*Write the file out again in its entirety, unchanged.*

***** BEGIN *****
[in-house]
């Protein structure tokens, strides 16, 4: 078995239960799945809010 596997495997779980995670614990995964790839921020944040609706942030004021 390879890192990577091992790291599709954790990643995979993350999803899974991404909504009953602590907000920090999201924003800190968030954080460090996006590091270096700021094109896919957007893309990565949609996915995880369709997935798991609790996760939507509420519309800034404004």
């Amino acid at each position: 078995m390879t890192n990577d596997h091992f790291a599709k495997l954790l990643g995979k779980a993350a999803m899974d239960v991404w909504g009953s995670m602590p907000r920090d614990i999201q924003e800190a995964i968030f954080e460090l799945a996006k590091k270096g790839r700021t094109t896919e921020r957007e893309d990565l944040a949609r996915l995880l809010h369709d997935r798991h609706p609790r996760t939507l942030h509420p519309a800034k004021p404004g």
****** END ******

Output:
[in-house]
């Protein structure tokens, strides 16, 4: 078995239960799945809010 596997495997779980995670614990995964790839921020944040609706942030004021 390879890192990577091992790291599709954790990643995979993350999803899974991404909504009953602590907000920090999201924003800190968030954080460090996006590091270096700021094109896919957007893309990565949609996915995880369709997935798991609790996760939507509420519309800034404004």
């Amino acid at each position: 078995m390879t890192n990577d596997h091992f790291a599709k495997l954790l990643g995979k779980a993350a999803m899974d239960v991404w909504g009953s995670m602590p907000r920090d614990i999201q924003e800190a995964i968030f954080e460090l799945a996006k590091k270096g790839r700021t094109t896919e921020r957007e893309d990565l944040a949609r996915l995880l809010h369709d997935r798991h609706p609790r996760t939507l942030h509420p519309a800034k004021p404004g």